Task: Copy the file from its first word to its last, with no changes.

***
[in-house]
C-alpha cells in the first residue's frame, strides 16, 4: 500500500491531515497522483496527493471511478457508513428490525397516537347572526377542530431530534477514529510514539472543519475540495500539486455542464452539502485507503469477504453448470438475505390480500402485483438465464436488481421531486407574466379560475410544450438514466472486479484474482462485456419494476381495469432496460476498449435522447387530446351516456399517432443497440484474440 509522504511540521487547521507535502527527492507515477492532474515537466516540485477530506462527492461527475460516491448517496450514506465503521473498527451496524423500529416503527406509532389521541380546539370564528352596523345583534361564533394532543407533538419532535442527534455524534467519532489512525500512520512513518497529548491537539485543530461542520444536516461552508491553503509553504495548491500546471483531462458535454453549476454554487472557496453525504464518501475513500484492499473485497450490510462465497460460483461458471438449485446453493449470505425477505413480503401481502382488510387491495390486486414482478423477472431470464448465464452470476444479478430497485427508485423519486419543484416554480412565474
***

[in-house]
C-alpha cells in the first residue's frame, strides 16, 4: 500500500491531515497522483496527493471511478457508513428490525397516537347572526377542530431530534477514529510514539472543519475540495500539486455542464452539502485507503469477504453448470438475505390480500402485483438465464436488481421531486407574466379560475410544450438514466472486479484474482462485456419494476381495469432496460476498449435522447387530446351516456399517432443497440484474440 509522504511540521487547521507535502527527492507515477492532474515537466516540485477530506462527492461527475460516491448517496450514506465503521473498527451496524423500529416503527406509532389521541380546539370564528352596523345583534361564533394532543407533538419532535442527534455524534467519532489512525500512520512513518497529548491537539485543530461542520444536516461552508491553503509553504495548491500546471483531462458535454453549476454554487472557496453525504464518501475513500484492499473485497450490510462465497460460483461458471438449485446453493449470505425477505413480503401481502382488510387491495390486486414482478423477472431470464448465464452470476444479478430497485427508485423519486419543484416554480412565474